Few data exist on seed dispersal by frugivorous birds in fragmented landscapes, originating from tropical dry forests, in contrast to more abundant data from tropical rain forests. In this study, we assessed the effect of frugivorous birds in a fragmented landscape of Veracruz, Mexico, now occupied by remnant fragments of tropical semi-deciduous forest and dry deciduous forest, grassland, and shrubby patches on sand dunes. We determined four characteristics related to seed dispersal by birds: the interacting species of plants and birds, the characteristics of these species, spatio-temporal variation in the dispersal system, and the outcome of the process. During one year, we recorded 54 frugivorous bird species and 33 ornithochorous plant species, which engaged in 176 different bird–plant species interactions. Similarity (Sørensen index) of frugivorous bird communities using different vegetation types was high (>70%), suggesting that many bird species used all of the vegetation types. In contrast, the similarity of ornithochorous plant communities among vegetation types commonly was low (<37%), suggesting that most plant species were restricted to particular sites in this landscape. At the landscape level, as well as for tropical deciduous forest, we detected a significant positive relationship (Spearman's correlation of rank coefficient >0.65, P < 0.05) among richness per month of frugivorous birds and plant species bearing fleshy fruits. Seeds of many plant species previously detected in studies of seed rain at the site were eaten by birds during this study. Most seeds of zoochorous species, which are deposited in the dry and decidous tropical forests patches, are produced within these vegetation types (i.e., they are autochthonous species), whereas bird-dispersed seeds arriving in grassland and shrubby patches are produced outside (i.e., allochthonous) and are mostly woody species. Birds are important seed dispersers among vegetation types in this landscape but they have different effects in each one. The four characteristics studied, as well as the landscape approach of this research, allowed us to detect spatial and temporal patterns that otherwise would have remained undetected.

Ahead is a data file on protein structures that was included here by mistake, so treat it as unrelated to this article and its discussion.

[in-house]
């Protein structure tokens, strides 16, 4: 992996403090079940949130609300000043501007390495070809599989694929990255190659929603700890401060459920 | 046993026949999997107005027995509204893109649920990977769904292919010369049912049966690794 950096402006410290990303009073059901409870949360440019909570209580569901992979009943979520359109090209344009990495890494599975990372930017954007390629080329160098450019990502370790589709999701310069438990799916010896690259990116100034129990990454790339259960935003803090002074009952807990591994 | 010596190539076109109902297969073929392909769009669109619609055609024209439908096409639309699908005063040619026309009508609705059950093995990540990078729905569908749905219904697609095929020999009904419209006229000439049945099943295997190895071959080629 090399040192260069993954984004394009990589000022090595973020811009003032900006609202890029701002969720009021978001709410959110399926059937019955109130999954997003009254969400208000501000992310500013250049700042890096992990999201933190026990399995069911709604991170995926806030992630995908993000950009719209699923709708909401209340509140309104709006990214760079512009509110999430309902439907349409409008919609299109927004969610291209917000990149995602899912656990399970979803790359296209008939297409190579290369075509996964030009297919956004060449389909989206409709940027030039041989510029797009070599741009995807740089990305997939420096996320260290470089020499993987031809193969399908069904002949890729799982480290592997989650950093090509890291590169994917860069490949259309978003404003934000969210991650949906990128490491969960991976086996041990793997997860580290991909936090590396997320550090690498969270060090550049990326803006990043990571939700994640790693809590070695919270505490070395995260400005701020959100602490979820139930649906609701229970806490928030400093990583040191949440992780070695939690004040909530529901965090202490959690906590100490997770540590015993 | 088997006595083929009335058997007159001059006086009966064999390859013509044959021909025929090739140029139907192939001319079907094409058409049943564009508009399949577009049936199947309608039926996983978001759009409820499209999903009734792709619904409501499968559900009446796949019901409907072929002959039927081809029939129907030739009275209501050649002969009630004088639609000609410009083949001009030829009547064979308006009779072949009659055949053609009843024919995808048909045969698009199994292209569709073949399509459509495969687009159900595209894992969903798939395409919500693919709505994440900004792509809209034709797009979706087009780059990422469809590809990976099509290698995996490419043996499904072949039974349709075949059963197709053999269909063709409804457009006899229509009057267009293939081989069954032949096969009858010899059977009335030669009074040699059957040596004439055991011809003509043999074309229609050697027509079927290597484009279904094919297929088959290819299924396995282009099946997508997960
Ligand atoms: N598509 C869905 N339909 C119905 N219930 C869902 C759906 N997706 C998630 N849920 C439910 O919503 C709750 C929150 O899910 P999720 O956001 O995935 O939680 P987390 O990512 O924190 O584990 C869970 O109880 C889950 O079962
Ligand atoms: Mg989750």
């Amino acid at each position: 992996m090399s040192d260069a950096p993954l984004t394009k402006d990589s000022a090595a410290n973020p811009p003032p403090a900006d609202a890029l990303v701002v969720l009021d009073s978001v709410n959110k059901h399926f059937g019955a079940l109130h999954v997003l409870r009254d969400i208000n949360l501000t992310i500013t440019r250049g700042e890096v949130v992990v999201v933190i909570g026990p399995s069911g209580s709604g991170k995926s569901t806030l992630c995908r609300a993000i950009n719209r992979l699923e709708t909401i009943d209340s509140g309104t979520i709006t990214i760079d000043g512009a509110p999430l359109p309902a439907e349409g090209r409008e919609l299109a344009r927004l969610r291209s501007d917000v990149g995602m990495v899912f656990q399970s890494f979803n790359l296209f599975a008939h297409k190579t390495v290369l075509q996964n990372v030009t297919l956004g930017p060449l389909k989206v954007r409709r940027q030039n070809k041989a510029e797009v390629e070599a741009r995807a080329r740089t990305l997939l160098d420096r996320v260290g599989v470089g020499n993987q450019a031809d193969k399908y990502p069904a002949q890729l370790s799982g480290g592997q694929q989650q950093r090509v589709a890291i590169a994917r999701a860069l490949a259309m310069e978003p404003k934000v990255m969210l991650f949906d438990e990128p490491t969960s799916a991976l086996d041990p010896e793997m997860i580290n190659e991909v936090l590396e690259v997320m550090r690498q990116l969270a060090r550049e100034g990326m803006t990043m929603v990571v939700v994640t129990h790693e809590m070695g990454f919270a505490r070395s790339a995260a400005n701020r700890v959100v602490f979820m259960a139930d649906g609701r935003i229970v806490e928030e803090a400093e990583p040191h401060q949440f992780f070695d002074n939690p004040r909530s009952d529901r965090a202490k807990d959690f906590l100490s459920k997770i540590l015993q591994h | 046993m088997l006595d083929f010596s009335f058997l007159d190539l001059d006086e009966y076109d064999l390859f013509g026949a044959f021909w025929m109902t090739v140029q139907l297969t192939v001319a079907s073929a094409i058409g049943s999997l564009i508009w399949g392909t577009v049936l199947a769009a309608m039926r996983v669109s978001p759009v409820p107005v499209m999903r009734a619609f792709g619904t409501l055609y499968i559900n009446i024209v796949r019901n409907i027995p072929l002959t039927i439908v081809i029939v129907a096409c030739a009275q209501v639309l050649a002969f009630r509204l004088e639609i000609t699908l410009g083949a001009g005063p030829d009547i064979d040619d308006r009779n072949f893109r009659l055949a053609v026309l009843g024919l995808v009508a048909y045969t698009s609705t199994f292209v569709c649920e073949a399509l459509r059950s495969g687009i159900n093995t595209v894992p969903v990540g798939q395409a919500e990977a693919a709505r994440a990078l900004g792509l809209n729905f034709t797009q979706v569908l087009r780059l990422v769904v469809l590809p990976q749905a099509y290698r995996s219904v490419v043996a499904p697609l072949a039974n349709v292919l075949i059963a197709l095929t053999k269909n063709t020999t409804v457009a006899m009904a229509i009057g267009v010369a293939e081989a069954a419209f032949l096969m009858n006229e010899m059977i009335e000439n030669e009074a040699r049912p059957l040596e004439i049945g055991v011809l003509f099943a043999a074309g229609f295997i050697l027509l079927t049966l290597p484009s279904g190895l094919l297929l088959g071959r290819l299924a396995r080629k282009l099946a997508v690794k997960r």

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Vol. 32 • No. 3